(The following statement was released by the rating agency) LONDON, October 09 (Fitch) Fitch Ratings has affirmed SpareBank 1 Nord-Norge's (SNN) Long-Term Issuer Default Rating (IDR) at 'A', SpareBank 1 SMN's (SMN) and SpareBank 1 SR-Bank's (SR) Long-Term IDRs at 'A-', and Sandnes Sparebank's Long-Term IDR at 'BBB'. The Outlooks on all Long-Term IDRs are Stable. A full list of rating actions is at the end of this rating action commentary. The rating actions were part of Fitch's periodic review of Norwegian savings banks. KEY RATING DRIVERS IDRS, VRS AND SENIOR DEBT The affirmations of the ratings of SNN, SMN and SR (collectively Sparebanken) are based on their strong regional franchises, healthy profitability, resilient asset quality and sound capital ratios. The ratings also factor in risks arising from lower oil prices and significant rises in property prices in recent years, geographically concentrated lending and liquidity management in the context of the banks' wholesale funding reliance. SNN's ratings are one notch higher than those of its Sparebanken peers, reflecting better asset-quality metrics, limited oil exposure and a more retail-orientated business model. Sandnes's ratings reflect good pre-impairment profitability, adequate asset quality and sound capital ratios, and its entrenched regional presence in south-west Norway. Its ratings are constrained by the bank's smaller franchise relative to domestic peers, and by still significant geographical and obligor loan concentration. Fitch expects the Sparebanken's asset quality to remain strong, despite a recent oil-related increase in impaired loans for some banks, driven by a relatively stable operating environment and conservative underwriting standards. Concentration risk relating to large exposures is reducing and Fitch expects the banks to continue to implement solid strategies based on low-risk business models focused on retail and SME customers. Impaired and non-performing loans for the Sparebanken represented between 0.7% and 1.4% of gross loans at end-June 2017. The sharp fall in oil prices and the consequent slowdown of economic growth in the country have translated into asset-quality pressure in certain portfolios, particularly in lending to the offshore service vessels (OSV) segment. We do not expect this to spread more widely and forecast mainland GDP (excluding oil and gas extraction and shipping) to grow by 1.9% in 2017 and to about 2% annually in 2018 and 2019. SR and SMN have the highest exposures to oil and gas lending among the Sparebanken, representing 7% and just over 4% of gross on-balance-sheet lending, respectively, at end-June 2017. OSV companies are particularly under pressure due to a combination of high fixed costs and reduced demand for vessels. Both banks have been restructuring a material part of these portfolios in recent years. SMN's oil and gas lending is made up almost entirely of OSVs, compared with about 60% for SR. We expect loan impairment charges (LICs) to be largely contained to the OSV segment, but the risk is heightened in SR's entire oil and gas exposure. SR and Sandnes's lending books are concentrated in south-west Norway, the primary base for the oil industry, and the banks are therefore also sensitive to more widespread contagion effects from lower oil activity. A significant property price correction is a key sensitivity for the banks. Fitch does not expect such a scenario to lead to a significant deterioration of the quality of the banks' retail lending, although reduced consumption would be likely to negatively affect their SME portfolios. SNN is less exposed to this risk, due to the lower house prices in north Norway than elsewhere in the country and the large public-sector presence. Sandnes's impaired and non-performing loans accounted for 3.7% of gross loans at end-June 2017. A significant share of the impaired loans relate to legacy commercial real estate (CRE) loans, which in our assessment includes building and construction and property management lending. Although management has made progress in reducing concentration in this segment since its peak in 2008, it remains a significant risk. The bank's efforts to shorten maturities and reduce high loan-to-value CRE lending are positive for the rating. Net lending to the oil and gas sector is minimal. Sparebanken and Sandnes have good pre-impairment profitability and the regional franchises support stable revenue generation. Net interest income is the main source of revenue, but the banks are also gradually strengthening fee income from ancillary products such as insurance, wealth management and real-estate brokerage. Cost-efficiency is acceptable, with cost-to-income ratios between 43% and 55% in 1H17. LICs for the Sparebanken have averaged below 20% of pre-impairment profitability in recent years. Fitch expects SR and SMN to continue to report higher than average LICs in 2017, although they should be lower than in 2016 and easily absorbable. Sandnes reported a net loss in 2015 due to some specific large LICs relating to certain large exposures, which we do not expect to be repeated. However, this highlights the continued risk the bank faces from its sizeable obligor concentration. The Sparebanken's capital adequacy ratios compare well with those of international peers. Their Fitch Core Capital ratios were between 15% and 17% at end-June 2017, despite Norwegian floors on the computation of risk weights. Leverage is low in a European context, with tangible equity/tangible asset ratios of around 9% and 11%. Sandnes's capital ratios have improved in recent years, most notably through a rights issue in 2016. The end-June 2017 Fitch Core Capital ratio was 17.0%, despite the use of the standardised approach to calculate its capital requirements for both retail and corporate exposures. Leverage is low in a European context, in line with its Sparebanken peers. Nonetheless, our assessment of capital is constrained by continued high obligor concentration, and the small absolute size of the bank's equity, which makes the bank vulnerable to shocks. Like most of their Nordic peers, the Sparebanken and Sandnes rely on wholesale funding to varying degrees. The Sparebanken have maintained access to domestic and international funding markets, particularly for covered bonds through SpareBank 1 Boligkreditt (S1B), a joint covered bonds funding vehicle for member banks of the Alliance group. SR also set up its own covered bond vehicle in 2015 and this is now its main source of covered bond funding. Fitch believes the banks will retain large liquidity portfolios to mitigate refinancing risk. The 'F2' Short-Term IDRs of SR and SMN, and the 'F3' Short-Term IDR for Sandnes, map to the lower of the two options for the 'A-'/'BBB' Long-Term IDRs. Fitch believes the banks have good funding and liquidity, but their liquidity is not notably better than their rating levels would suggest. SUPPORT RATING AND SUPPORT RATING FLOOR In June 2017 the Norwegian Ministry of Finance proposed legislation to fully implement the EU Bank Recovery and Resolution Directive. We expect this legislation to come into force in due course. In line with our approach for EU banks and our view that senior creditors will no longer be able to rely on receiving full extraordinary support from the sovereign in the event that any of these banks becomes non-viable, we have downgraded the Support Ratings of SR, SMN and SNN to '5' from '3' and revised down the Support Rating Floors to 'No Floor' from 'BB+'. Sandnes's Support Rating and Support Rating Floor have been affirmed at '5'/'No Floor', also reflecting the bank's small size and lack of systemic importance. For SMN, SR and SNN, there is also a possibility of institutional support for members of the Alliance from its other members. However, Fitch understands that no obligation to support member banks arises from membership of the Alliance and therefore does not factor this into the ratings. SUBORDINATED DEBT SNN, SMN and SR's subordinated debt instruments are notched down once from the banks' Viability Ratings (VRs) to reflect higher expected loss severity relative to senior unsecured creditors. SUBSIDIARY AND AFFILIATED COMPANY S1B's IDRs are aligned with those of the largest Alliance members, SR and SMN, as together with SNN (rated one notch higher), these are the most likely source of support. At end-June 2017, the combined ownership of SR, SMN and SNN in S1B was 47.6%. The ownership reflects the amount of loans sold to S1B and is updated at least annually. S1B's IDRs reflect its key role as a covered bond funding vehicle for its shareholder banks by securing competitively priced funding and access to a diversified investor base. The Alliance banks are contractually obliged to buy covered bonds from S1B if an expected shortfall is identified 60 days before the maturity of the bond. The obligation from the shareholder banks is pro rata to the ownership, and if one or more banks are unable to fulfil their requirements, the other banks must meet the shortfall up to 2x their original shares. These bonds are eligible as collateral for repo with the Norwegian central bank. The Alliance banks are also contractually required to maintain a minimum Tier 1 capital ratio of 9% at S1B. The obligation is also pro rata based on each bank's shareholding and is capped at 2x the original allocation. As the combined ownership is nearly 50%, the three Fitch-rated Alliance banks' combined obligation would cover the vast majority of any required liquidity or capital shortfall. We believe the Fitch-rated Alliance banks have the financial resources and the propensity to jointly support S1B, if necessary. No VR is assigned because of S1B's close integration in the Alliance, including operational support and servicing of the mortgage assets. RATING SENSITIVITIES IDRS, VRS AND SENIOR DEBT The Sparebanken's ratings are primarily sensitive to deteriorating asset quality, particularly if prolonged lower oil prices led to higher unemployment, a deterioration in CRE exposure or a significant house price correction, and if the banks are unable to absorb losses via earnings. This scenario would probably be followed by difficulties in obtaining competitively priced funding. The Stable Outlooks on the Sparebanken's ratings reflect Fitch's expectation that the operating environment in Norway will remain strong, with LICs contained largely to the OSV segment. We expect the banks to further reduce their single-name concentration, and that they will continue to strengthen capital ratios and maintain healthy liquidity buffers. For SMN and SR, positive rating pressure could in the medium term result from sustained asset-quality improvements, most likely through the successful restructuring of the OSV portfolios, combined with continued capital strengthening. For SNN, an upgrade is unlikely due to its already high ratings in the context of its company profile and geographical and lending concentration. The Sparebanken's structural reliance on wholesale funding means any unmitigated weakening of access to capital markets would also be negative for their ratings. Sandnes's Stable Outlook also reflects Fitch's expectation that the bank will continue to work out its impaired legacy CRE exposures and maintain access to competitively priced market funding. An upgrade is currently unlikely, but in the medium term a material reduction in legacy CRE exposure and obligor concentration could be ratings positive. Sandnes's ratings are sensitive to reduced activity in the region should it lead to a significant house price correction or increased losses in the corporate sector. SUPPORT RATING AND SUPPORT RATING FLOOR An upgrade of the Sparebanken's Support Ratings or upward revision of their Support Rating Floors would be contingent on a positive change in Norway's propensity to support its banks. This is highly unlikely, in Fitch's view. An upward revision of Sandnes's Support Rating Floor would be also contingent on a positive change in Fitch's view of the systemic importance of the bank, which is also unlikely. SUBORDINATED DEBT Subordinated debt issued by the Sparebanken is notched down from the banks' VRs, and are therefore sensitive to any change in the VRs. The securities' ratings are also sensitive to changes in Fitch's assessment of loss severity or non-performance risk relative to that captured in the banks' VRs, although these are unlikely. SUBSIDIARY AND AFFILIATED COMPANIES S1B's ratings are sensitive to the same factors that might drive a change in the parent banks' ratings. The Stable Outlook is in line with those on the Long-Term IDRs of S1B's rated parents. As S1B's ratings are driven by expected support, downside risk to the ratings could arise if one or more of the largest owners were downgraded, or if Fitch believed their willingness or ability to support had diminished. S1B's IDRs could also be downgraded if SR, SMN and SNN's combined ownership in S1B reduced materially. These rating actions have no impact on the ratings of the covered bonds issued by S1B. The rating actions are as follows: SpareBank 1 Nord-Norge: Long-Term IDR affirmed at 'A'; Outlook Stable Short-Term IDR affirmed at 'F1' Viability Rating affirmed at 'a' Support Rating downgraded to '5'from '3' Support Rating Floor revised to 'No Floor' from 'BB+' Senior unsecured debt affirmed at 'A'/'F1' Subordinated debt affirmed at 'A-' SpareBank 1 SMN: Long-Term IDR affirmed at 'A-'; Outlook Stable Short-Term IDR affirmed at 'F2' Viability Rating affirmed at 'a-' Support Rating downgraded to '5' from '3' Support Rating Floor revised to 'No Floor' from 'BB+' Senior unsecured debt affirmed at 'A-'/'F2' Subordinated debt affirmed at 'BBB+' SpareBank 1 SR-Bank: Long-Term IDR affirmed at 'A-'; Outlook Stable Short-Term IDR affirmed at 'F2' Viability Rating affirmed at 'a-' Support Rating downgraded to '5' from '3' Support Rating Floor revised to 'No Floor' from 'BB+' Senior unsecured debt affirmed at 'A-'/'F2' Subordinated debt affirmed at 'BBB+' SpareBank 1 Boligkreditt: Long-Term IDR affirmed at 'A-'; Outlook Stable Short-Term IDR affirmed at 'F2' Support Rating affirmed at '1' Sandnes Sparebank: Long-Term IDR affirmed at 'BBB'; Outlook Stable Short-Term IDR affirmed at 'F3' Viability Rating affirmed at 'bbb' Support Rating affirmed at '5' Support Rating affirmed at 'No Floor' Contact: Primary Analyst Bjorn Norrman Senior Director +44 20 3530 1330 Fitch Ratings Limited 30 North Colonnade London E14 5GN Secondary Analyst Gurminder Bawa Director +44 20 3530 1787 Committee Chairperson Olivia Perney Guillot Senior Director +33 1 44 29 91 74 Media Relations: Peter Fitzpatrick, London, Tel: +44 20 3530 1103, Email: peter.fitzpatrick@fitchratings.com. Additional information is available on www.fitchratings.com Applicable Criteria Global Bank Rating Criteria (pub. 25 Nov 2016) here Additional Disclosures Dodd-Frank Rating Information Disclosure Form here Solicitation Status here#solicitation Endorsement Policy here ALL FITCH CREDIT RATINGS ARE SUBJECT TO CERTAIN LIMITATIONS AND DISCLAIMERS. PLEASE READ THESE LIMITATIONS AND DISCLAIMERS BY FOLLOWING THIS LINK: here. IN ADDITION, RATING DEFINITIONS AND THE TERMS OF USE OF SUCH RATINGS ARE AVAILABLE ON THE AGENCY'S PUBLIC WEB SITE AT WWW.FITCHRATINGS.COM. PUBLISHED RATINGS, CRITERIA, AND METHODOLOGIES ARE AVAILABLE FROM THIS SITE AT ALL TIMES. FITCH'S CODE OF CONDUCT, CONFIDENTIALITY, CONFLICTS OF INTEREST, AFFILIATE FIREWALL, COMPLIANCE, AND OTHER RELEVANT POLICIES AND PROCEDURES ARE ALSO AVAILABLE FROM THE CODE OF CONDUCT SECTION OF THIS SITE. DIRECTORS AND SHAREHOLDERS RELEVANT INTERESTS ARE AVAILABLE here. FITCH MAY HAVE PROVIDED ANOTHER PERMISSIBLE SERVICE TO THE RATED ENTITY OR ITS RELATED THIRD PARTIES. DETAILS OF THIS SERVICE FOR RATINGS FOR WHICH THE LEAD ANALYST IS BASED IN AN EU-REGISTERED ENTITY CAN BE FOUND ON THE ENTITY SUMMARY PAGE FOR THIS ISSUER ON THE FITCH WEBSITE. Copyright © 2017 by Fitch Ratings, Inc., Fitch Ratings Ltd. and its subsidiaries. 33 Whitehall Street, NY, NY 10004. Telephone: 1-800-753-4824, (212) 908-0500. Fax: (212) 480-4435. Reproduction or retransmission in whole or in part is prohibited except by permission. All rights reserved. In issuing and maintaining its ratings and in making other reports (including forecast information), Fitch relies on factual information it receives from issuers and underwriters and from other sources Fitch believes to be credible. Fitch conducts a reasonable investigation of the factual information relied upon by it in accordance with its ratings methodology, and obtains reasonable verification of that information from independent sources, to the extent such sources are available for a given security or in a given jurisdiction. The manner of Fitch’s factual investigation and the scope of the third-party verification it obtains will vary depending on the nature of the rated security and its issuer, the requirements and practices in the jurisdiction in which the rated security is offered and sold and/or the issuer is located, the availability and nature of relevant public information, access to the management of the issuer and its advisers, the availability of pre-existing third-party verifications such as audit reports, agreed-upon procedures letters, appraisals, actuarial reports, engineering reports, legal opinions and other reports provided by third parties, the availability of independent and competent third- party verification sources with respect to the particular security or in the particular jurisdiction of the issuer, and a variety of other factors. Users of Fitch’s ratings and reports should understand that neither an enhanced factual investigation nor any third-party verification can ensure that all of the information Fitch relies on in connection with a rating or a report will be accurate and complete. Ultimately, the issuer and its advisers are responsible for the accuracy of the information they provide to Fitch and to the market in offering documents and other reports. In issuing its ratings and its reports, Fitch must rely on the work of experts, including independent auditors with respect to financial statements and attorneys with respect to legal and tax matters. Further, ratings and forecasts of financial and other information are inherently forward-looking and embody assumptions and predictions about future events that by their nature cannot be verified as facts. As a result, despite any verification of current facts, ratings and forecasts can be affected by future events or conditions that were not anticipated at the time a rating or forecast was issued or affirmed. The information in this report is provided “as is” without any representation or warranty of any kind, and Fitch does not represent or warrant that the report or any of its contents will meet any of the requirements of a recipient of the report. A Fitch rating is an opinion as to the creditworthiness of a security. This opinion and reports made by Fitch are based on established criteria and methodologies that Fitch is continuously evaluating and updating. Therefore, ratings and reports are the collective work product of Fitch and no individual, or group of individuals, is solely responsible for a rating or a report. The rating does not address the risk of loss due to risks other than credit risk, unless such risk is specifically mentioned. Fitch is not engaged in the offer or sale of any security. All Fitch reports have shared authorship. Individuals identified in a Fitch report were involved in, but are not solely responsible for, the opinions stated therein. The individuals are named for contact purposes only. A report providing a Fitch rating is neither a prospectus nor a substitute for the information assembled, verified and presented to investors by the issuer and its agents in connection with the sale of the securities. Ratings may be changed or withdrawn at any time for any reason in the sole discretion of Fitch. Fitch does not provide investment advice of any sort. Ratings are not a recommendation to buy, sell, or hold any security. Ratings do not comment on the adequacy of market price, the suitability of any security for a particular investor, or the tax-exempt nature or taxability of payments made in respect to any security. Fitch receives fees from issuers, insurers, guarantors, other obligors, and underwriters for rating securities. Such fees generally vary from US$1,000 to US$750,000 (or the applicable currency equivalent) per issue. In certain cases, Fitch will rate all or a number of issues issued by a particular issuer, or insured or guaranteed by a particular insurer or guarantor, for a single annual fee. Such fees are expected to vary from US$10,000 to US$1,500,000 (or the applicable currency equivalent). The assignment, publication, or dissemination of a rating by Fitch shall not constitute a consent by Fitch to use its name as an expert in connection with any registration statement filed under the United States securities laws, the Financial Services and Markets Act of 2000 of the United Kingdom, or the securities laws of any particular jurisdiction. Due to the relative efficiency of electronic publishing and distribution, Fitch research may be available to electronic subscribers up to three days earlier than to print subscribers. For Australia, New Zealand, Taiwan and South Korea only: Fitch Australia Pty Ltd holds an Australian financial services license (AFS license no. 337123) which authorizes it to provide credit ratings to wholesale clients only. Credit ratings information published by Fitch is not intended to be used by persons who are retail clients within the meaning of the Corporations Act 2001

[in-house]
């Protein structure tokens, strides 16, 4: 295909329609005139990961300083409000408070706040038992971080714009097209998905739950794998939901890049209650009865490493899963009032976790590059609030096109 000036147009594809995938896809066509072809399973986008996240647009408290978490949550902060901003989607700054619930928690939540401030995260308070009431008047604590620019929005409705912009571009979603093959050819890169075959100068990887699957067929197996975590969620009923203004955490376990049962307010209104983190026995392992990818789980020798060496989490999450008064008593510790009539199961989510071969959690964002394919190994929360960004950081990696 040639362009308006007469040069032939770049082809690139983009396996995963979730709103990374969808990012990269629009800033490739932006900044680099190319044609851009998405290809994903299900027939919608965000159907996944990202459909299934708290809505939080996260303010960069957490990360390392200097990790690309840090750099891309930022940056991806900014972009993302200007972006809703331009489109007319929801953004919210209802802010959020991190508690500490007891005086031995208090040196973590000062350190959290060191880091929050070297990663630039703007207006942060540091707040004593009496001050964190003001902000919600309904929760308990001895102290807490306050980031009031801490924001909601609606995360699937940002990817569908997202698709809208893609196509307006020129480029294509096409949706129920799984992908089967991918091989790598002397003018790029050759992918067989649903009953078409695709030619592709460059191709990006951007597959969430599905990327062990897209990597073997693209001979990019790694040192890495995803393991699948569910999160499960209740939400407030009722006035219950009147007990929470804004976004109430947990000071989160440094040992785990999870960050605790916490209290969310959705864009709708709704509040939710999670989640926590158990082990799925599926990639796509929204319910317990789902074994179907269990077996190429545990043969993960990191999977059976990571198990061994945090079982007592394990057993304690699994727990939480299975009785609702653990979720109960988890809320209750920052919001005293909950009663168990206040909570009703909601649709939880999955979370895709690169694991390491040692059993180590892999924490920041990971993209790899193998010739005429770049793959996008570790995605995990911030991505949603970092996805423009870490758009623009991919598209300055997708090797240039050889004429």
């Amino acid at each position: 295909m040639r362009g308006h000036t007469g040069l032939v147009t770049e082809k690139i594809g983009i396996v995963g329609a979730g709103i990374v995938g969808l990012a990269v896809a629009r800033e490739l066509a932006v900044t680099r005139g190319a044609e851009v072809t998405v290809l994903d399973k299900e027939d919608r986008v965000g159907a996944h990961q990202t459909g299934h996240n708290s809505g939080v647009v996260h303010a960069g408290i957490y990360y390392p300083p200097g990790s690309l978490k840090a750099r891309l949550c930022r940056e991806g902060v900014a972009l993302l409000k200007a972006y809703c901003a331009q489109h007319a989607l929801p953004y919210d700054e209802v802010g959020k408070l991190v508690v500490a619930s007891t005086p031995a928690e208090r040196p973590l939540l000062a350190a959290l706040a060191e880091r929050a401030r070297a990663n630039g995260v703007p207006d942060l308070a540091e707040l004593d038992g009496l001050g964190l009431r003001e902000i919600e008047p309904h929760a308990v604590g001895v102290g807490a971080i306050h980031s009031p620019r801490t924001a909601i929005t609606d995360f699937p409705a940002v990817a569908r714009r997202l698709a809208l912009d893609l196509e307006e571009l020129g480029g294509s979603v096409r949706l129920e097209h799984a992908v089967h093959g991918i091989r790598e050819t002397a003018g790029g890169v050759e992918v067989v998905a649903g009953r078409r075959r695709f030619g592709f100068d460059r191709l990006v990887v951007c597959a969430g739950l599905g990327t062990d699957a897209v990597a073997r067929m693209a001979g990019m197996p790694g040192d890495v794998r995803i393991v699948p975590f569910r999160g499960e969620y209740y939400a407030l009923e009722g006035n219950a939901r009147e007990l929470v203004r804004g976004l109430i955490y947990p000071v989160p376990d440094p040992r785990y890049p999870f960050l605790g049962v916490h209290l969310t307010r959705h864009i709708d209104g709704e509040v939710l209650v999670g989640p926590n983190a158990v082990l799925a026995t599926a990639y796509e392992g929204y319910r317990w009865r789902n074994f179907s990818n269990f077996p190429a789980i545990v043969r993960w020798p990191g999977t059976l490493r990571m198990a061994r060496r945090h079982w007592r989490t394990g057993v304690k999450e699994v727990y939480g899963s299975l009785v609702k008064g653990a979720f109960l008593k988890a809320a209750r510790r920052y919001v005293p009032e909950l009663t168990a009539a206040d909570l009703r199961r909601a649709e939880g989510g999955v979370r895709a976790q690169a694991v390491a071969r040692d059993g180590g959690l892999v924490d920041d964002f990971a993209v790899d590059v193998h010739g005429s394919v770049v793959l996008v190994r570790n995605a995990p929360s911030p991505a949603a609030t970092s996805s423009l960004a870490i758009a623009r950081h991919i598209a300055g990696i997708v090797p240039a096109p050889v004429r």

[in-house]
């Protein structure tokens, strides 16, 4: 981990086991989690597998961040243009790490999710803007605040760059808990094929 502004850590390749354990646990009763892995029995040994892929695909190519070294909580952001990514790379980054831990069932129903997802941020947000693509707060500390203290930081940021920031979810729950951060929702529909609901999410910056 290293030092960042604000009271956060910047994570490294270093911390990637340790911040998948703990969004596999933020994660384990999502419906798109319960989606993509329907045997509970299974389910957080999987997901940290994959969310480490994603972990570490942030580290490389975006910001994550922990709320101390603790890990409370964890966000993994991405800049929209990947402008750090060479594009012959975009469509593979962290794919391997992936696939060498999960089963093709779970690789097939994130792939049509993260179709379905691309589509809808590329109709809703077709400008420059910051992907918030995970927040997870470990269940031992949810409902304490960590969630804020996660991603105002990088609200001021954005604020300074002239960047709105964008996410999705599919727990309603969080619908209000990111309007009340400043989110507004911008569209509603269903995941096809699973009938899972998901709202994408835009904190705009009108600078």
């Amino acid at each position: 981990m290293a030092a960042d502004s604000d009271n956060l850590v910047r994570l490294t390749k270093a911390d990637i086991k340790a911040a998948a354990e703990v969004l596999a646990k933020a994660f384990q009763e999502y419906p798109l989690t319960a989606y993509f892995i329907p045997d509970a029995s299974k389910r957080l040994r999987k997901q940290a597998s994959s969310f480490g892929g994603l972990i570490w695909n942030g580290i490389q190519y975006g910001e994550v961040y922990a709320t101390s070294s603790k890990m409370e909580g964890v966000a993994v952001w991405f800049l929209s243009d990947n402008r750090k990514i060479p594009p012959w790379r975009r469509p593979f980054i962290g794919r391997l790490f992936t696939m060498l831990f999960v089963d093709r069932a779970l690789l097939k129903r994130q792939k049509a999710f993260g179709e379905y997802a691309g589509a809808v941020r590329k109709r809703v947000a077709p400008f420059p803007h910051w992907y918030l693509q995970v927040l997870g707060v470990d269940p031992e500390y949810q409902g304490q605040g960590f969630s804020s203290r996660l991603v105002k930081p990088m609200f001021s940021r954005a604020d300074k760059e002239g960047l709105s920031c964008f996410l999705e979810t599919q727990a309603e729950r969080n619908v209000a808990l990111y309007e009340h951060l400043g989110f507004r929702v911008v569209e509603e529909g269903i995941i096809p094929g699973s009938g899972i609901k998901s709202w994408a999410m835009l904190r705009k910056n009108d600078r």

Our Standards:The Thomson Reuters Trust Principles.
0 : 0
  • narrow-browser-and-phone
  • medium-browser-and-portrait-tablet
  • landscape-tablet
  • medium-wide-browser
  • wide-browser-and-larger
  • medium-browser-and-landscape-tablet
  • medium-wide-browser-and-larger
  • above-phone
  • portrait-tablet-and-above
  • above-portrait-tablet
  • landscape-tablet-and-above
  • landscape-tablet-and-medium-wide-browser
  • portrait-tablet-and-below
  • landscape-tablet-and-below